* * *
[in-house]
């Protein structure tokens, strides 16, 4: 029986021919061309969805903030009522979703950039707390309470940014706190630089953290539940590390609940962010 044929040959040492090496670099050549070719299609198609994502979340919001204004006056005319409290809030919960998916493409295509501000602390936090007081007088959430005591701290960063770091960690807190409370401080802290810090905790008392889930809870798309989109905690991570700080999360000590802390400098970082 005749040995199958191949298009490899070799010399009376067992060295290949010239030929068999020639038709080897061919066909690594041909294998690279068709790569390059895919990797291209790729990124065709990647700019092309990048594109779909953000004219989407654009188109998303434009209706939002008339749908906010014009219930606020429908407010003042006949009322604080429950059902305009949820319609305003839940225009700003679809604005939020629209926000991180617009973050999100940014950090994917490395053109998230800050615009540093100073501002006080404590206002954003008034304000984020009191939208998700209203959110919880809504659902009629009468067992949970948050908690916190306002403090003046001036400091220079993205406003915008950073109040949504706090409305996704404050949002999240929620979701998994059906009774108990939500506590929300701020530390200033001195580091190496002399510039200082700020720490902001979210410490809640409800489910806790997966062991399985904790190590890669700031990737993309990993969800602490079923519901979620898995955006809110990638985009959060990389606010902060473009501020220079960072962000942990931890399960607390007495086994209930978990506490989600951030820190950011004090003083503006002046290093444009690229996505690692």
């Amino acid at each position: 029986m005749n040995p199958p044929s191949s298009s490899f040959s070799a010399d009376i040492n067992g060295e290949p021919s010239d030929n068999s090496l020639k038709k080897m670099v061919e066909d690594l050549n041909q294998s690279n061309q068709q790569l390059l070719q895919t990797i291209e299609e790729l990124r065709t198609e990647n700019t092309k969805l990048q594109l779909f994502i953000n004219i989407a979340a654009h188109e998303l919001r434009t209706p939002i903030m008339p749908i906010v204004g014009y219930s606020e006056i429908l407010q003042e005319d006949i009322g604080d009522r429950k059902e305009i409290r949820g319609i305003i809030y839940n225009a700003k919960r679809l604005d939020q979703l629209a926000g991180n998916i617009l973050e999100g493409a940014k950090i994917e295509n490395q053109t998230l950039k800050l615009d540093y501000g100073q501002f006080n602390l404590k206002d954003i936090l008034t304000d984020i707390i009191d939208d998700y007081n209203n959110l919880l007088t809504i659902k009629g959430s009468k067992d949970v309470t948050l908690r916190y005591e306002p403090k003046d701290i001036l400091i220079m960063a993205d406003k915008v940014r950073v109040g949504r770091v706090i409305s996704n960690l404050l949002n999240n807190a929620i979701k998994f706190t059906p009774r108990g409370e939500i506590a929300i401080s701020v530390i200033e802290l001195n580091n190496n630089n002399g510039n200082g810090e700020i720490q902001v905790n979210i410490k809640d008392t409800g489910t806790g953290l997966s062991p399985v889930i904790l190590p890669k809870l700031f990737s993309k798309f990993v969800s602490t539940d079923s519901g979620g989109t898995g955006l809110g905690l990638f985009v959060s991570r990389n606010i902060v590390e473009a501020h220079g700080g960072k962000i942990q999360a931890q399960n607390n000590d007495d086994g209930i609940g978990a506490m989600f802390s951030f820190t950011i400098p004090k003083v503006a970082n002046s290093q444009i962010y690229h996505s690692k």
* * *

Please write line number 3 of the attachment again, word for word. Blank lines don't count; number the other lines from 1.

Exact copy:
């Amino acid at each position: 029986m005749n040995p199958p044929s191949s298009s490899f040959s070799a010399d009376i040492n067992g060295e290949p021919s010239d030929n068999s090496l020639k038709k080897m670099v061919e066909d690594l050549n041909q294998s690279n061309q068709q790569l390059l070719q895919t990797i291209e299609e790729l990124r065709t198609e990647n700019t092309k969805l990048q594109l779909f994502i953000n004219i989407a979340a654009h188109e998303l919001r434009t209706p939002i903030m008339p749908i906010v204004g014009y219930s606020e006056i429908l407010q003042e005319d006949i009322g604080d009522r429950k059902e305009i409290r949820g319609i305003i809030y839940n225009a700003k919960r679809l604005d939020q979703l629209a926000g991180n998916i617009l973050e999100g493409a940014k950090i994917e295509n490395q053109t998230l950039k800050l615009d540093y501000g100073q501002f006080n602390l404590k206002d954003i936090l008034t304000d984020i707390i009191d939208d998700y007081n209203n959110l919880l007088t809504i659902k009629g959430s009468k067992d949970v309470t948050l908690r916190y005591e306002p403090k003046d701290i001036l400091i220079m960063a993205d406003k915008v940014r950073v109040g949504r770091v706090i409305s996704n960690l404050l949002n999240n807190a929620i979701k998994f706190t059906p009774r108990g409370e939500i506590a929300i401080s701020v530390i200033e802290l001195n580091n190496n630089n002399g510039n200082g810090e700020i720490q902001v905790n979210i410490k809640d008392t409800g489910t806790g953290l997966s062991p399985v889930i904790l190590p890669k809870l700031f990737s993309k798309f990993v969800s602490t539940d079923s519901g979620g989109t898995g955006l809110g905690l990638f985009v959060s991570r990389n606010i902060v590390e473009a501020h220079g700080g960072k962000i942990q999360a931890q399960n607390n000590d007495d086994g209930i609940g978990a506490m989600f802390s951030f820190t950011i400098p004090k003083v503006a970082n002046s290093q444009i962010y690229h996505s690692k």